New interviewers raise concerns in Michigan and elsewhere

LANSING, Michigan (AP) – A shortage of polling staff has worried local election officials in parts of the country as the mid-term elections approach. Not like that in Michigan.

Conservative groups and local Republican Party activists who pushed false claims about the 2020 presidential election have recruited thousands of survey workers here. Similar recruiting efforts on the right have bolstered the ranks of polling workers in some other states with races being watched across the country.

The inundation of the frontline of electoral workers with people recruited by conspiracy groups has raised alarm among some that the people who lay the foundations of the electoral system may be trying to undermine it.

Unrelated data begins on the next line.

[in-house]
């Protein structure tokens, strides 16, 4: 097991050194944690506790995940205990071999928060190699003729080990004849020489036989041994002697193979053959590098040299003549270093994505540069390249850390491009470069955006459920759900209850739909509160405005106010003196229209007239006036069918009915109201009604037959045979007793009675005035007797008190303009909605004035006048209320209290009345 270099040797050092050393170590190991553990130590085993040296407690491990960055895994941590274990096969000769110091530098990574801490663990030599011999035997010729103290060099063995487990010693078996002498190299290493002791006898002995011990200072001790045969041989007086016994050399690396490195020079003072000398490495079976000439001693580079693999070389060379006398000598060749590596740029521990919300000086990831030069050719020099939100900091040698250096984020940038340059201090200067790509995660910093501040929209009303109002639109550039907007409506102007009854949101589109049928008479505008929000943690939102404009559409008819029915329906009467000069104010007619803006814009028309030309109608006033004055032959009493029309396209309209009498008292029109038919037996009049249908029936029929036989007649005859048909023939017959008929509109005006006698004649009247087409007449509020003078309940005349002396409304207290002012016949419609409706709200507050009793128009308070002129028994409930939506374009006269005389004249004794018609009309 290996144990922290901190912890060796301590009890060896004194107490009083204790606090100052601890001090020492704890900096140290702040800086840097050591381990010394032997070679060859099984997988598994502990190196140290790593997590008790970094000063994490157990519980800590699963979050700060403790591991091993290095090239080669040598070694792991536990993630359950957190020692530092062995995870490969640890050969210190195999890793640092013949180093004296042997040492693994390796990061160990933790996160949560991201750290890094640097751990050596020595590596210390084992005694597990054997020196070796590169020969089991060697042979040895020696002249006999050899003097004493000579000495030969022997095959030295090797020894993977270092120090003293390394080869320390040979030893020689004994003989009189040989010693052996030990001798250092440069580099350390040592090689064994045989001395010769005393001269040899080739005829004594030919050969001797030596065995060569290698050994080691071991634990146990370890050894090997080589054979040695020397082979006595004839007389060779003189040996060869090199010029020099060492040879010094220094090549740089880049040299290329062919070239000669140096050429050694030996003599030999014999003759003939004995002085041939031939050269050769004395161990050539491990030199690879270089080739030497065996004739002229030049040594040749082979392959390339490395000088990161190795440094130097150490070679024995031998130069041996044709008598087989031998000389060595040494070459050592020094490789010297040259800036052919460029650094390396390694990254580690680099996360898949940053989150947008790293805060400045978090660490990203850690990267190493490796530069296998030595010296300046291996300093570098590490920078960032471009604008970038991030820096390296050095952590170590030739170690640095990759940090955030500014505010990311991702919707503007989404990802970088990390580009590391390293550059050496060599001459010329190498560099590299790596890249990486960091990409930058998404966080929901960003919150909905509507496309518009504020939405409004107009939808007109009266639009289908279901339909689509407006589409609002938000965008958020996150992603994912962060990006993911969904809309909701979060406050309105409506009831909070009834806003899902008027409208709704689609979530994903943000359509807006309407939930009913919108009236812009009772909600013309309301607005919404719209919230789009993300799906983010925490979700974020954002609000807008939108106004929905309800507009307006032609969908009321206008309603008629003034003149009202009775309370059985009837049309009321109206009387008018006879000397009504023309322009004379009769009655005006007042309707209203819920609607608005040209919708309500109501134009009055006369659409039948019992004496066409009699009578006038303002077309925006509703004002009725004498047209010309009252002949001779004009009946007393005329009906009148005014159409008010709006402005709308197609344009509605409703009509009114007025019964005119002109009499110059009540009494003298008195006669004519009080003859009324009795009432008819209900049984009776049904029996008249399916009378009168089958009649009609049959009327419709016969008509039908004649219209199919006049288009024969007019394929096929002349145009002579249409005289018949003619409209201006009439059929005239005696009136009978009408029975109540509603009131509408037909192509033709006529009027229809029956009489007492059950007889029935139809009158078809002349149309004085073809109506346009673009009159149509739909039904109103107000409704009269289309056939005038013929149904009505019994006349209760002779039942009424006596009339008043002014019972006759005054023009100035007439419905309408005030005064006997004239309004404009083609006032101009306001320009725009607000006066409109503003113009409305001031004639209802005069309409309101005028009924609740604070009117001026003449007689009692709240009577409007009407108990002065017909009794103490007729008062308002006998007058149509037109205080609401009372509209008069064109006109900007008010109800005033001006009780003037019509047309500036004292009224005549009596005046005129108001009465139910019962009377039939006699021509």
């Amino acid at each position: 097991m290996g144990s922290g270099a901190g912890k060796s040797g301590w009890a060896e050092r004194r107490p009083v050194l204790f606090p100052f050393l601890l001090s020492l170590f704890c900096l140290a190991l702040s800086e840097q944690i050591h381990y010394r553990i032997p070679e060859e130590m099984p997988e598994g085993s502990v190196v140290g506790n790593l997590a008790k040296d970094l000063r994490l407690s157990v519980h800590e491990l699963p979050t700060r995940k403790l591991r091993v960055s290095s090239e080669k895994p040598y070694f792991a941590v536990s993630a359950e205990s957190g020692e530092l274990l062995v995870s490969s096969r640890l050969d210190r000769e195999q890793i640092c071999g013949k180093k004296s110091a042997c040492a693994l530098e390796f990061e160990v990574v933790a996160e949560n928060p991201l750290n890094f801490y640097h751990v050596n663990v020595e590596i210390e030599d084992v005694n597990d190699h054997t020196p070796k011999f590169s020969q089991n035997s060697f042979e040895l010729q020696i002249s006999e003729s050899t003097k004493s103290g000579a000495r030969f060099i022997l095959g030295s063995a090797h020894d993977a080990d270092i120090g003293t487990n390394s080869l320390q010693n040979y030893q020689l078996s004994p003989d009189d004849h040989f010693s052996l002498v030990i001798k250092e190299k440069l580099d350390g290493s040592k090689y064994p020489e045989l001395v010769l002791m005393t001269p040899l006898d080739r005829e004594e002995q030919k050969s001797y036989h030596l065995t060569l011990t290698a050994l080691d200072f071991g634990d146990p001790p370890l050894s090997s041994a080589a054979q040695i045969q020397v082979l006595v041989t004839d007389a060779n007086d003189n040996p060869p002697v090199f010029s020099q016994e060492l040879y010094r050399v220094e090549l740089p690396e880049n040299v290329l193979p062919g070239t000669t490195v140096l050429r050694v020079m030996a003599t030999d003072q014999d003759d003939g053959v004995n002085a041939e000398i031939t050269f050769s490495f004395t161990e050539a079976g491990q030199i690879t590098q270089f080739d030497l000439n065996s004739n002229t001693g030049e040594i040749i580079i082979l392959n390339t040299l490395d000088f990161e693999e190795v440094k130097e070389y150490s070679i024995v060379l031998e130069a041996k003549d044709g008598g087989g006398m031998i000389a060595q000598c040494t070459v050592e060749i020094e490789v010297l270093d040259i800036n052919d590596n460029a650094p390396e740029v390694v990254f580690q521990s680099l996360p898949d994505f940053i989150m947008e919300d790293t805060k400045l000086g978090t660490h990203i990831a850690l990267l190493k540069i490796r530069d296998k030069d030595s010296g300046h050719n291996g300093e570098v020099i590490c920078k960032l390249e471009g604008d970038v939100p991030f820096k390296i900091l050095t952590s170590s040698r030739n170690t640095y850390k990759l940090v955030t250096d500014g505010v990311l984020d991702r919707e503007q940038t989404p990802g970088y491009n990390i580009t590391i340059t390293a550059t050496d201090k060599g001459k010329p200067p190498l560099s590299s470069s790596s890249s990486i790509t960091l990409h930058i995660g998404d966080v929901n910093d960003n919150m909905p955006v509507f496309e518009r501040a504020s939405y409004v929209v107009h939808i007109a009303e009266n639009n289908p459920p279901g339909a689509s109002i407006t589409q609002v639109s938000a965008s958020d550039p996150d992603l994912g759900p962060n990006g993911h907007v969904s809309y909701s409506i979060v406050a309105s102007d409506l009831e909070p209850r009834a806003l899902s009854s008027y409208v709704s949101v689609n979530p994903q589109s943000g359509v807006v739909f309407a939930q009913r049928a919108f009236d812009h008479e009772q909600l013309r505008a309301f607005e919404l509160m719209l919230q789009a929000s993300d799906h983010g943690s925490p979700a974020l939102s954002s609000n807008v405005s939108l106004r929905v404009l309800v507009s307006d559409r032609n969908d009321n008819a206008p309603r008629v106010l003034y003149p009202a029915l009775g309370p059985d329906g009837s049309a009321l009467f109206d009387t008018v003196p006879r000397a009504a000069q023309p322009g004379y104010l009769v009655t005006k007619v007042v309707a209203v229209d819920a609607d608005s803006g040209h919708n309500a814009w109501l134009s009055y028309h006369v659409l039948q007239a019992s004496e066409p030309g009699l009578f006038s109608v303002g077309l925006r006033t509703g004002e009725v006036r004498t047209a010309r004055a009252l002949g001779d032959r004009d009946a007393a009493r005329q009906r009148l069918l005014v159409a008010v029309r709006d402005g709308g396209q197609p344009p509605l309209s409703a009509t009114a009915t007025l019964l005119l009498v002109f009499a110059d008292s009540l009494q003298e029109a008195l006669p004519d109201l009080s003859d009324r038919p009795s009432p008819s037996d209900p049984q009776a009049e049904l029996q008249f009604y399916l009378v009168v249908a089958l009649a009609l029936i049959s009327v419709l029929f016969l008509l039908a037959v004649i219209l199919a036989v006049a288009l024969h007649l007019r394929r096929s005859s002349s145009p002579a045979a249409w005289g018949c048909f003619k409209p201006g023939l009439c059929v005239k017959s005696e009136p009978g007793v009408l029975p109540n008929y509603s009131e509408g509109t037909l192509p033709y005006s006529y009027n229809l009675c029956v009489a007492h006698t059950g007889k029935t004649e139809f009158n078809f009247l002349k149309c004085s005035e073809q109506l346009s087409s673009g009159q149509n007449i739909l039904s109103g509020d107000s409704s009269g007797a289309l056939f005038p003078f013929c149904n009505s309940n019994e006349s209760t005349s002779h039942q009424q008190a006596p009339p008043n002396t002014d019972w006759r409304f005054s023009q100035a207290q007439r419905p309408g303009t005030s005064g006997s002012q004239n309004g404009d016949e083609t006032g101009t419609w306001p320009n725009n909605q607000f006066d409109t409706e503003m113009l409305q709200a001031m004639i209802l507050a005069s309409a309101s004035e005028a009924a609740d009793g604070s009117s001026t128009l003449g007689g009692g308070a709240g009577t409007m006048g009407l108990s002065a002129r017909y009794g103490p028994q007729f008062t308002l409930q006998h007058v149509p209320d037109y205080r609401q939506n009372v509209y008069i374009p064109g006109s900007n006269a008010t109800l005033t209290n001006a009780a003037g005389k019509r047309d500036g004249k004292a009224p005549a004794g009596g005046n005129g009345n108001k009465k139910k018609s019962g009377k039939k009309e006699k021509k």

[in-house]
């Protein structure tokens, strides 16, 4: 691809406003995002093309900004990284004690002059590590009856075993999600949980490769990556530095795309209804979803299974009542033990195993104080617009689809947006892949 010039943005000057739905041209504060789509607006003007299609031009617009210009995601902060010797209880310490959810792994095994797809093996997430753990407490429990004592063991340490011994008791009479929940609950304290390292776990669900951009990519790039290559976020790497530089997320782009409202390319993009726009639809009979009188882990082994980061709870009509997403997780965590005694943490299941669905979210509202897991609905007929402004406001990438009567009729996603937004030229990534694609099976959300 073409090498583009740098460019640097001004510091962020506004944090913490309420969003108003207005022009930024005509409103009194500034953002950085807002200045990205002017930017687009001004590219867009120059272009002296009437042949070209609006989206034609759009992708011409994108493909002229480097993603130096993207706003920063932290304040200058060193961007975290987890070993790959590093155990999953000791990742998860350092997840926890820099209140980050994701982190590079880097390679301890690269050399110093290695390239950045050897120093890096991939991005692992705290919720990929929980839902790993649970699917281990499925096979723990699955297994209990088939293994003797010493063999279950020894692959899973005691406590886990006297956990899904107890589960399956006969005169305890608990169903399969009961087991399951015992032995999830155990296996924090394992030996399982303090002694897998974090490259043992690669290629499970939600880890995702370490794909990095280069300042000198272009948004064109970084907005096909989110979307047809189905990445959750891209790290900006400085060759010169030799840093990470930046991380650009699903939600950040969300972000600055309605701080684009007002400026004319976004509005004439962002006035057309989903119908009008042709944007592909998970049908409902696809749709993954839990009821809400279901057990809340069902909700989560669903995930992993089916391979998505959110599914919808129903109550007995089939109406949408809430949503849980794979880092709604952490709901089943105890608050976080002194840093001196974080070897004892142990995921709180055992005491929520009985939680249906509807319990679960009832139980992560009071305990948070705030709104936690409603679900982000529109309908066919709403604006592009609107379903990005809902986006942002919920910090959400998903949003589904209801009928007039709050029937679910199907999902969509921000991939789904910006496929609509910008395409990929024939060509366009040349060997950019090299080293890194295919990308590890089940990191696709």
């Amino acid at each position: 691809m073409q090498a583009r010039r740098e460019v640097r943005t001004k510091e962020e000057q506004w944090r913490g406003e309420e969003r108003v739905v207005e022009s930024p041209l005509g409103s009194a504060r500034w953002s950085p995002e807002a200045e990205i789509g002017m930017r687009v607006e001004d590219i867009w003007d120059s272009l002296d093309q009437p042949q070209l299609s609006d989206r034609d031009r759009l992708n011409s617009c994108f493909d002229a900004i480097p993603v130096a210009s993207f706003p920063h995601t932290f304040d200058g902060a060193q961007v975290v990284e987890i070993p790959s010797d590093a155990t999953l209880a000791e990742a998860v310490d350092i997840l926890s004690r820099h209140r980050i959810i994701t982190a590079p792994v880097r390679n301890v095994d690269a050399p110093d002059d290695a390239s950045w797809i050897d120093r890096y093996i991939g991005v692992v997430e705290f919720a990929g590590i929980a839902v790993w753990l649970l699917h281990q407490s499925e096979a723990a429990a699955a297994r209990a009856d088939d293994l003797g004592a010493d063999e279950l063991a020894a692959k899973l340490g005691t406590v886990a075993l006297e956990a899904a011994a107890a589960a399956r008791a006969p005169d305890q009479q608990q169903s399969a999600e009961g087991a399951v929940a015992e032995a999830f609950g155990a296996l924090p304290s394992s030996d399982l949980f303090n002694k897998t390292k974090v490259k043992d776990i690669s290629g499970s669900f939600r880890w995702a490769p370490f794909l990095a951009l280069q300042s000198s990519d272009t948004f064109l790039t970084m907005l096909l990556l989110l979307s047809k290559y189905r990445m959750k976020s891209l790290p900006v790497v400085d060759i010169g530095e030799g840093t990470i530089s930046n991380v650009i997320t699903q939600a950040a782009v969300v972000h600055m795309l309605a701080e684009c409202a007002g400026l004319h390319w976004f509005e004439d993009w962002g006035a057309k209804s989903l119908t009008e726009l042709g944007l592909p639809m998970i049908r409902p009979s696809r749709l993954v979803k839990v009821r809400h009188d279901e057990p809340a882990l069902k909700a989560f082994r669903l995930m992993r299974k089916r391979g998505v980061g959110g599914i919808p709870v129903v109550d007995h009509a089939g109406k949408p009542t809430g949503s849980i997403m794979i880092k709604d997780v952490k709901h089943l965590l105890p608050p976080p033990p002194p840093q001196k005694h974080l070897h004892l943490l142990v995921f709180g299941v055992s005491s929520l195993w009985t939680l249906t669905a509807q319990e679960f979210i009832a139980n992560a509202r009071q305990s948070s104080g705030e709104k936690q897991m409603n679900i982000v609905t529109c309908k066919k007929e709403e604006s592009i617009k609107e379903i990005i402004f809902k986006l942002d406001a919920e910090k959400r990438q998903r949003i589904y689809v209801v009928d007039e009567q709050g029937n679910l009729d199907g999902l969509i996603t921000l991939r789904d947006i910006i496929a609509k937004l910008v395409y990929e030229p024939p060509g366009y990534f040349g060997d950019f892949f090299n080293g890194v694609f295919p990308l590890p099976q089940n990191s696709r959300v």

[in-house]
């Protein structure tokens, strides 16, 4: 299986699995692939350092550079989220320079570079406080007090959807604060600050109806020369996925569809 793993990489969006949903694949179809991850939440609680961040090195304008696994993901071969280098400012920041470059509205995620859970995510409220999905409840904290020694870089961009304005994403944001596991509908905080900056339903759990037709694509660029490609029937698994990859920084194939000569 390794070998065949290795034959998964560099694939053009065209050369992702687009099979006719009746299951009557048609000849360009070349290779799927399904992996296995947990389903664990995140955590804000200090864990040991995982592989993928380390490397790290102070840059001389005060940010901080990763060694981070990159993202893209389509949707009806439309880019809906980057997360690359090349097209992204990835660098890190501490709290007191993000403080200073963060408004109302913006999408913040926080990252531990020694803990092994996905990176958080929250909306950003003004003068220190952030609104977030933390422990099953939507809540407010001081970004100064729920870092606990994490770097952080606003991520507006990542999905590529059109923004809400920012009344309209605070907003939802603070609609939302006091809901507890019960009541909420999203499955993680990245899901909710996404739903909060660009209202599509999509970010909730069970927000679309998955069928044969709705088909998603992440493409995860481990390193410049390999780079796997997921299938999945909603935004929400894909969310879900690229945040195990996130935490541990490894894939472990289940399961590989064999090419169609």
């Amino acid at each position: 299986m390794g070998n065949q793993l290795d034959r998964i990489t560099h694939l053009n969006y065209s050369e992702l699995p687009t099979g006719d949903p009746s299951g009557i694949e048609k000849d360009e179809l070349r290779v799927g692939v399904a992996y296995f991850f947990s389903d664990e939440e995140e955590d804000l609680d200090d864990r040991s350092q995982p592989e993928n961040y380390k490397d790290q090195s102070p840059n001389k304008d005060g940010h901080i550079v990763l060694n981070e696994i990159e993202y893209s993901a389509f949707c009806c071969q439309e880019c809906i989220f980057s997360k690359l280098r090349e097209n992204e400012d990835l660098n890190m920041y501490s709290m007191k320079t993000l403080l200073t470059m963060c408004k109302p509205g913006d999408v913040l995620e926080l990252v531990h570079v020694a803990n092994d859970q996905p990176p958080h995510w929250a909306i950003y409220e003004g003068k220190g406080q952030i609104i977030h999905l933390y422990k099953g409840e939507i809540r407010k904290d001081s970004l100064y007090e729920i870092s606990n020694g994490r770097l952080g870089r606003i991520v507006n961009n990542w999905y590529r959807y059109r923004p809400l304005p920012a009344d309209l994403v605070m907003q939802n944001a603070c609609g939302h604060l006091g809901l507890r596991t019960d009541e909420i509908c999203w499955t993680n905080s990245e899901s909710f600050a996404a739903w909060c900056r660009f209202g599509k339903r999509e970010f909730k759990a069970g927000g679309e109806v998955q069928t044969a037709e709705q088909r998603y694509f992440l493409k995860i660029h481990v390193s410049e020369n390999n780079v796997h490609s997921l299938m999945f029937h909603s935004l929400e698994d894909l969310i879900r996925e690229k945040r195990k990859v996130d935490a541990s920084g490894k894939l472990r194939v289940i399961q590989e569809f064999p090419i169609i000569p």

“It bothers me when the motivation to be a survey worker is fueled by disinformation and people who have, in some cases, been fed lies for years,” said Michigan Secretary of State Jocelyn Benson, a Democrat. “Since the spring, officials have been approaching us with the questions they receive, and in some cases, hundreds of survey requests that appear to have malicious intentions.”

In Oakland, the second-most populous county in the state, Republicans “disheartened by the 2020 election results.” have been called on to register as survey staff under the new Republican National Committee recruitment program.

“If you’re angry, tired and afraid of a repeat of the November 2020 horror movie, this is one way you can help,” the Oakland County GOP website reads.

In Florida, three men who are part of the Miami-Dade GOP executive committee and also have ties to the far-right extremist group Proud Boys have applied for and qualified to serve in the Miami polls. Election officials said they decided not to assign a police station to one of them after learning that he had been charged in the January 6 Capitol Uprising.